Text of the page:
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Statement by Prime Minister Sigmundur Davíð Gunnlaugsson at UN Climate Summit

Secretary General, Distinguished delegates, Ladies and Gentlemen.
Secretary General, today you have called upon us to deliver a set of actions and a vision to reach an ambitious and binding Climate Change Agreement in Paris next year and, ultimately, the post-carbon economy; a vision that needs to inspire while promising a better world for us all.

Iceland is aiming to become a fossil fuel free economy, with almost all of our stationary energy coming from renewables, and our efforts towards reaching this goal are underway. We stand ready to work with you on this important issue and Iceland fully supports the statement – Putting Price on Carbon.

The core of Iceland's climate policy rests on the fact that my country lies within the Arctic. Recent studies, including by the Arctic Council, suggest that climate change is the most serious threat to Arctic biodiversity and ecosystems, including ocean acidification as Arctic and sub-Arctic waters can be especially vulnerable to acidification, which again can only be stopped by halting carbon emissions.

Globally, Iceland is amongst leading contributors of expertise on geothermal energy and fully supports, Mr. Secretary General, your initiative on Sustainable Energy for All by 2030. Through the United Nations University Geothermal Training Programme we have for over three decades strengthened geothermal development capacity in more than 50 countries. Our most recent initiative is an Open Compact with the World Bank, which aims to enhance geothermal development in East Africa, along the Great African Rift Valley.

There is still work to be done for a greater geothermal deployment as untapped capacity can still benefit hundreds of millions of people around the world, including in the world´s energy poorest regions.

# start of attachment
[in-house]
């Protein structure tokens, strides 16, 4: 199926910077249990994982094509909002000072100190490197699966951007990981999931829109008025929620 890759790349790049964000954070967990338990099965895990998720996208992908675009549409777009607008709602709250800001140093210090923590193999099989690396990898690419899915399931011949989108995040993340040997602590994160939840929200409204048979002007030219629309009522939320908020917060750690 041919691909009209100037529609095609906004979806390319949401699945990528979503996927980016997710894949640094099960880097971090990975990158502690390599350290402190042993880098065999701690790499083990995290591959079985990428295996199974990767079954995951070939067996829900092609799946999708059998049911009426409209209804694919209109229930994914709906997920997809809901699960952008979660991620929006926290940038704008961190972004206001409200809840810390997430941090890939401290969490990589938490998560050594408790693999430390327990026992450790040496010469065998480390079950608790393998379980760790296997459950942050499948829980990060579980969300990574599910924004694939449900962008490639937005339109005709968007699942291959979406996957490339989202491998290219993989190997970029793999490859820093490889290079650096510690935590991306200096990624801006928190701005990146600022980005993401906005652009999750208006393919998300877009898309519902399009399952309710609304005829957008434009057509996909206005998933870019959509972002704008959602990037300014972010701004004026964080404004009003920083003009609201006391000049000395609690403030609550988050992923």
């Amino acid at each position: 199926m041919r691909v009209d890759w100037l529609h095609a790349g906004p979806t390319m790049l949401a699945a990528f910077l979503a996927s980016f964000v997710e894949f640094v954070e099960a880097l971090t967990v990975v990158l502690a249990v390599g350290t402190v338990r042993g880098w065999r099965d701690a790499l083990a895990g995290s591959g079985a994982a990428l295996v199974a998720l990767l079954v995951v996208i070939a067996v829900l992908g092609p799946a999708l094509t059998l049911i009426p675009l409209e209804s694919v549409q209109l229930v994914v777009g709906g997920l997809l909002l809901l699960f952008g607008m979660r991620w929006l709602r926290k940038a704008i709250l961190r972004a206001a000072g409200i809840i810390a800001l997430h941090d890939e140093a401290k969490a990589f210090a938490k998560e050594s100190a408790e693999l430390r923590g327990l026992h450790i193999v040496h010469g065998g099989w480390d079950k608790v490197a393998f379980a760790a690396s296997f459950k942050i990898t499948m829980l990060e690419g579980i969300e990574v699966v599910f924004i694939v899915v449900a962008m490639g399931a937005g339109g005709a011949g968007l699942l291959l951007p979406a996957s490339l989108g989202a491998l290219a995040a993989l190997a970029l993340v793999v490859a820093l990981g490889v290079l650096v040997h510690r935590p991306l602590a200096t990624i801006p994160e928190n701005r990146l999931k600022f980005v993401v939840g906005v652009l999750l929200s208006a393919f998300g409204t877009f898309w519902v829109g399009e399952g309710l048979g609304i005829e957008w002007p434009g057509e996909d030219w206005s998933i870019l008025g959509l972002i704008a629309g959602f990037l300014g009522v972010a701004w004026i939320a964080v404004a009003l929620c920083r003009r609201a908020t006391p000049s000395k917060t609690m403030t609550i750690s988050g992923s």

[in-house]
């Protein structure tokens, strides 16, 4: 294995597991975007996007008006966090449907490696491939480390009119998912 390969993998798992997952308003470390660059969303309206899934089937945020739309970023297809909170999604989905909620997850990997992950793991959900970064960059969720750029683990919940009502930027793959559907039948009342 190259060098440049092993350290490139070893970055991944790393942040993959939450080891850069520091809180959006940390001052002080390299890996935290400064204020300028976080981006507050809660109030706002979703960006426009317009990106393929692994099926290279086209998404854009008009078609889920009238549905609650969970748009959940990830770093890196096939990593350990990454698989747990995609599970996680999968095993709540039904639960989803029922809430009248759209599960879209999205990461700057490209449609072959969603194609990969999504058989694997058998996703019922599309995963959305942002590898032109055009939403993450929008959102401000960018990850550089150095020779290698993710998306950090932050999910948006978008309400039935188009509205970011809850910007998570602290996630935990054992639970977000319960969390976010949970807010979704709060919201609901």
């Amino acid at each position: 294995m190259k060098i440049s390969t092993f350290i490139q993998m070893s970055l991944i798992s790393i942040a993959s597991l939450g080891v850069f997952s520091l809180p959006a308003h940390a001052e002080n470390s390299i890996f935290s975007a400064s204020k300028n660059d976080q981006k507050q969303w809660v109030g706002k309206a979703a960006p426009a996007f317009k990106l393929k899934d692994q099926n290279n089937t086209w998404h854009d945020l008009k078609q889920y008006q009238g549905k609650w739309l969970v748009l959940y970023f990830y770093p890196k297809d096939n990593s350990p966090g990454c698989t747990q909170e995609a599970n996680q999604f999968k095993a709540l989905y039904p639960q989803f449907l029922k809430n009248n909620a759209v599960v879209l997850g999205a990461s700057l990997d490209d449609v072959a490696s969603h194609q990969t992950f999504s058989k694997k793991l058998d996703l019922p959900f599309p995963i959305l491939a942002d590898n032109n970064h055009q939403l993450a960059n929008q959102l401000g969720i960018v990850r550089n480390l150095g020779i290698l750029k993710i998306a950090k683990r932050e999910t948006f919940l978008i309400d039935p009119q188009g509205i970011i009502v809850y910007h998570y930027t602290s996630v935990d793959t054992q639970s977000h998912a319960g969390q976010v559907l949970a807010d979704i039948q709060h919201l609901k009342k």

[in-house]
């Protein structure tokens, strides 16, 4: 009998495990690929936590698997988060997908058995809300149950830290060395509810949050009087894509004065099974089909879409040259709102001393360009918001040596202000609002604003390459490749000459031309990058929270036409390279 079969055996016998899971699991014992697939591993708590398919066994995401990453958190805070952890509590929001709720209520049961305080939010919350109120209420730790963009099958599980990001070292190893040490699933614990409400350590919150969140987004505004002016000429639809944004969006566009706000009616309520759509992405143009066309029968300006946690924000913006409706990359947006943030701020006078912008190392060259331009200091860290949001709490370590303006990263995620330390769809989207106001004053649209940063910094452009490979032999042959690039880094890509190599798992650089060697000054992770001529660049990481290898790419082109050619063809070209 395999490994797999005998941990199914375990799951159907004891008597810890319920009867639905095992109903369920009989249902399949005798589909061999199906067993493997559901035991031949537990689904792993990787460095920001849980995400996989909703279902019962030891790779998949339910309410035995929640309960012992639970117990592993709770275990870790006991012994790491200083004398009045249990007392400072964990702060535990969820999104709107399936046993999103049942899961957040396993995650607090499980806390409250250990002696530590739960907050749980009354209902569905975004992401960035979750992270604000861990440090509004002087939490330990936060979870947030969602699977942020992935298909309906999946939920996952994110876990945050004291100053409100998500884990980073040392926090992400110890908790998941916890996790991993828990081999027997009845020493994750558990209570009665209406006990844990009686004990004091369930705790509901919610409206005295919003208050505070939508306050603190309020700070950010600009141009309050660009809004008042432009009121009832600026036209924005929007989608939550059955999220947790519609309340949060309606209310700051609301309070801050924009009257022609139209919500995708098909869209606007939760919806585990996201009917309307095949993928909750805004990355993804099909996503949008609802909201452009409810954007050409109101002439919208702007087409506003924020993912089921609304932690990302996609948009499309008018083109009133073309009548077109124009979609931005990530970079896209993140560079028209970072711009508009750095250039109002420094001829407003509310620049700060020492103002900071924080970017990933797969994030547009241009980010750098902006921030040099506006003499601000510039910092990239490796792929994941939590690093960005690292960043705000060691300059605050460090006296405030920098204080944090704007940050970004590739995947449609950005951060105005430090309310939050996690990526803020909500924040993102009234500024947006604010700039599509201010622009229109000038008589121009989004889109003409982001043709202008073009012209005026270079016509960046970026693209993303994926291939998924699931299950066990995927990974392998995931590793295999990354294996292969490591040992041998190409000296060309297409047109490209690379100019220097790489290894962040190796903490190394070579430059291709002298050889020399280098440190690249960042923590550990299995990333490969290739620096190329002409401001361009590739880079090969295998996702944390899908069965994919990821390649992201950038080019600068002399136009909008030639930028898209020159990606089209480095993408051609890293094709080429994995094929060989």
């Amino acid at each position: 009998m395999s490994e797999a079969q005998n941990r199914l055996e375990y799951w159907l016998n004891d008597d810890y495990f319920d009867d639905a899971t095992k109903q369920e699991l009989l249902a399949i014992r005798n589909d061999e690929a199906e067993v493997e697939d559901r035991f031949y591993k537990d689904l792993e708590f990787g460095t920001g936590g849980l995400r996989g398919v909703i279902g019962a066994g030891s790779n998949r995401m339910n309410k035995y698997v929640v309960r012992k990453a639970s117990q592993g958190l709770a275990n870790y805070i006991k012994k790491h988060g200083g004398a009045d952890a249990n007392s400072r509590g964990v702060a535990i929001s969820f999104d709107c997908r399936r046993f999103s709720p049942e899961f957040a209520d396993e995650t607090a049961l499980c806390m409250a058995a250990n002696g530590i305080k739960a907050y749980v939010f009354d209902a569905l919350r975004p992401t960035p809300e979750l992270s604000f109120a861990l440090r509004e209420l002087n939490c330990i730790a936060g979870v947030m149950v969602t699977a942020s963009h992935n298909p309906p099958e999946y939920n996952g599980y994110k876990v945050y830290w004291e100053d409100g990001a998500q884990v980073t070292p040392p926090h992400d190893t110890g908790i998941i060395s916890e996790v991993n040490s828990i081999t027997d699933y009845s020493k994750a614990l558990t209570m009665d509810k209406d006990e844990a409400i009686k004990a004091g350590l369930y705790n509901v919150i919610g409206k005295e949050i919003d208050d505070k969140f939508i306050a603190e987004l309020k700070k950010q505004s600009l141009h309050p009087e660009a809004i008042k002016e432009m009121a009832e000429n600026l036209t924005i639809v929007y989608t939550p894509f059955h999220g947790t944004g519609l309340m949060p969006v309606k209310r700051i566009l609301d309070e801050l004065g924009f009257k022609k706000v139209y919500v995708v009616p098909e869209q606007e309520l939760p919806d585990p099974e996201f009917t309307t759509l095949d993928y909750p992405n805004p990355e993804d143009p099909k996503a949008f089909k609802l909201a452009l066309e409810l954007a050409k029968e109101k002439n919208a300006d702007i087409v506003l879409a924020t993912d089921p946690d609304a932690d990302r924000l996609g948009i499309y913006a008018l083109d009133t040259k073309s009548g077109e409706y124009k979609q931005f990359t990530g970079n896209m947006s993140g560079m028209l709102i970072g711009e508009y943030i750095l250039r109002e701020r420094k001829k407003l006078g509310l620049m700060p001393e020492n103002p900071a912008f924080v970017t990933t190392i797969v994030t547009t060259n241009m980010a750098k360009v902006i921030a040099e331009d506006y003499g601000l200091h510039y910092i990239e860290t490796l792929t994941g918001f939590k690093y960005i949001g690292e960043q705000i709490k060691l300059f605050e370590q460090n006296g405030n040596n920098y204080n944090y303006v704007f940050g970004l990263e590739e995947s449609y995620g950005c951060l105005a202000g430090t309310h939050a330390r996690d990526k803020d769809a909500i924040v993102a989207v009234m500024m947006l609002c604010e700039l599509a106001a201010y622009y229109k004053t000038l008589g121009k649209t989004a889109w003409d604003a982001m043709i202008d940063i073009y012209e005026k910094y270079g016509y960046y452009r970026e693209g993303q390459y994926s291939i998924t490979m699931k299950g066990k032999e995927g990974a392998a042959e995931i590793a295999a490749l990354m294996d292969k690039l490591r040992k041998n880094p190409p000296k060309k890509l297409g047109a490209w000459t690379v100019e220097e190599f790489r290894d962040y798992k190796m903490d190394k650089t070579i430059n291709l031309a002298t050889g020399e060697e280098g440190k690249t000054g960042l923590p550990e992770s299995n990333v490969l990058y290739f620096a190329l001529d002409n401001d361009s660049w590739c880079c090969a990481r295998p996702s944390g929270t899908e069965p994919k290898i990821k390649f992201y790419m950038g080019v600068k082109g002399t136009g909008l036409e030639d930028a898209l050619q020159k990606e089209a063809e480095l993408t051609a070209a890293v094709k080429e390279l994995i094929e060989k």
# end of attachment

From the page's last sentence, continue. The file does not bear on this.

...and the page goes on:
With that in mind, Iceland calls upon Member States to join us in a Global Geothermal Alliance. An Alliance that brings together all stakeholders in the geothermal sector to co-operate for the main purpose of identifying new opportunities and support mechanisms to scale-up geothermal efforts. The Alliance will also work to ensure that geothermal energy receives appropriate attention in discussions on future energy supply and climate change. Furthermore, this initiative will strengthen the development of the African Clean Energy Corridors, an IRENA initiative that aims to accelerate deployment of renewable energy in Africa and in other regions.

To this end, Iceland pledges to increase its financial support for the Global Geothermal Development Plan of the World Bank, an instrument set up as part of the Open Compact.

Another area where Iceland has taken the lead and demonstrated best practices, including through its United Nations University Land Restoration Training Programme, is in halting soil erosion and restoring lost and degraded land. Iceland, together with Namibia, has launched a ‘Group of Friends on Desertification, Land Degradation and Drought'. This is a forum for discussion with the aim to build on the momentum generated by Rio+20 and address desertification, land degradation and drought in the Sustainable Development Goals.

Last but not least, in order to ensure an effective and equitable response to climate change we need participation and leadership of all members of society, men and women. This is a key priority in Iceland, where gender perspectives form an integral part of all policies and financing.

Secretary General, Distinguished Delegates,
Iceland is committed to a new Climate Change Agreement, which should mark a turning point for sustainability and security on our earth. The momentum is now and my country pledges its full support to this joint global effort. Thank you.

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